This letter makes for some very interesting reading:
Office of the Director of National Intelligence: "Today the Office of the Director of National Intelligence released a letter between two senior al Qa'ida leaders, Ayman al-Zawahiri and Abu Musab al-Zarqawi, that was obtained during counterterrorism operations in Iraq. This lengthy document provides a comprehensive view of al Qa'ida's strategy in Iraq and globally. The letter from al-Zawahiri to al-Zarqawi is dated July 9, 2005. The contents were released only after assurances that no ongoing intelligence or military operations would be affected by making this document public."
From that page you can download a pdf file of the letter
. Some conclusions we draw from reading it:
- The jihad is not going well. Zawahiri mentions many problems and asks for money.
- Iraq is a critical battleground in the war with al-Qaeda and their ilk.
- The only chance the jihadis have is a "cut and run" policy from the US, and the MSM and the "anti-war movement" are the jihadis' best offense.
- Zawahiri speaks to Zarqawi not as a commander, but suggesting and trying to persuade. Apparently, Zarqawi's "obedience" to bin Laden et al. is more formal than strict.
- Zarqawi's attacks on civilian Muslims are dividing Muslims and Zawahiri doesn't like it.
- Zarqawi's attacks on Shias are problematic with Iran as well, and Iran has more than 100 al-Qaeda in captivity.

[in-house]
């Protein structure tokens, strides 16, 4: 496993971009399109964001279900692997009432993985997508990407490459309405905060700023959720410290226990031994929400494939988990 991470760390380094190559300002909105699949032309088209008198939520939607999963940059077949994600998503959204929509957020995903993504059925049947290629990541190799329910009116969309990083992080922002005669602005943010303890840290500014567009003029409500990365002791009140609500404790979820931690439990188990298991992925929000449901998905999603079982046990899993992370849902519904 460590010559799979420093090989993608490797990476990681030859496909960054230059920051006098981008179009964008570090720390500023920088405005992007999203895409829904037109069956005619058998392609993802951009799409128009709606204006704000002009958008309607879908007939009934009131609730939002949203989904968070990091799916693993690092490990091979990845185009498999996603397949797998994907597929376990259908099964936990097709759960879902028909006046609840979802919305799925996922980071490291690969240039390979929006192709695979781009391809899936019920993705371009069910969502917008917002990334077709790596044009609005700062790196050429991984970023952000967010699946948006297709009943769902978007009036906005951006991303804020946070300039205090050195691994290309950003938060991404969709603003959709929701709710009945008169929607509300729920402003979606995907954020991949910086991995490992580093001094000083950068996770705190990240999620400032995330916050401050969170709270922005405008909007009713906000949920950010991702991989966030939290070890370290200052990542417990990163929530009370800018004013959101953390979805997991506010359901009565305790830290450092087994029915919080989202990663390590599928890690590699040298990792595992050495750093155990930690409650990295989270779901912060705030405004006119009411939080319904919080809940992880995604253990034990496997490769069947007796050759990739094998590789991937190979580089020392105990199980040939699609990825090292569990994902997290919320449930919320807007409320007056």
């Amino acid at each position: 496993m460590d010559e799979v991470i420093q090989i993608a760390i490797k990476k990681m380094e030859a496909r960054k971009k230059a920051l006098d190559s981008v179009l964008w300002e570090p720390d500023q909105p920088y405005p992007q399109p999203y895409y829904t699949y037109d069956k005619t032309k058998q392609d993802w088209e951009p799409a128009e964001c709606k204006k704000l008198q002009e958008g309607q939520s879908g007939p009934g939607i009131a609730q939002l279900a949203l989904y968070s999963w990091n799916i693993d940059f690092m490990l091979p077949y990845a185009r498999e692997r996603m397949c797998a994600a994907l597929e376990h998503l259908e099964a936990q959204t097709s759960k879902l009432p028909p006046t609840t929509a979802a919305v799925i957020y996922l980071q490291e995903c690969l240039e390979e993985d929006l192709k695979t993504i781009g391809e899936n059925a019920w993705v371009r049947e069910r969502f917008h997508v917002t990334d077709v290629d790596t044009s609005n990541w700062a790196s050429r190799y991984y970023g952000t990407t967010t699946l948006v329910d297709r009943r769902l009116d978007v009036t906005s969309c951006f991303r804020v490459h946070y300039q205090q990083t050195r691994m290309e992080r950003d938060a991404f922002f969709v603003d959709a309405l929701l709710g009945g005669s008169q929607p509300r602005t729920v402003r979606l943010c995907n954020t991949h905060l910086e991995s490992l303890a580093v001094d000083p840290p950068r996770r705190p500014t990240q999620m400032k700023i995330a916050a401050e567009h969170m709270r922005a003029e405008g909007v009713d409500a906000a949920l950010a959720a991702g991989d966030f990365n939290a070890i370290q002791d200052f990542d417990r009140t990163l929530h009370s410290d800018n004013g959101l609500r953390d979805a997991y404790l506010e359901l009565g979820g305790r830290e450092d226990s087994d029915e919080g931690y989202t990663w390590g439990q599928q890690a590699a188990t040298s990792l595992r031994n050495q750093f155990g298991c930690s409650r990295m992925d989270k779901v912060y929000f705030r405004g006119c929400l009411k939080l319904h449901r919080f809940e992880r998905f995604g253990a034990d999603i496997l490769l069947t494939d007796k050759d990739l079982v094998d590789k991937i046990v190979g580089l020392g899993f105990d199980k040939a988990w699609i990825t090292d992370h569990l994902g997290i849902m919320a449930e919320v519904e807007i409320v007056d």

- Videotaped beheadings are alienating sympathetic Muslims and are counterproductive. Zawahiri suggests just shooting the hostages instead.
- Zarqawi's group has little popular support in Iraq. Problems are mentioned due to the lack of Iraqis in the leadership. He's urged to attend to politics as well as killing.
- US withdrawl would not end the war. The destruction of Israel and conquest of neighboring, secular states are other objectives toward the establishment of an Islamic "caliphate" over the entire Muslim world.
- Zawahiri has little information about the details of Zarqawi's situation, not surprisingly, and desperately wants some.
- Zawahiri saw first hand how little real support the Taliban had in Afghanistan, and he hopes to avoid repeating the same mistakes. (Gee. How could a ruthless, murderous theocracy become unpopular?)
- An elected, constitutional government will be deadly for Zarqawi and friends.
Update 10/13: OpinionJournal has a nearly identical view of the implications of the letter
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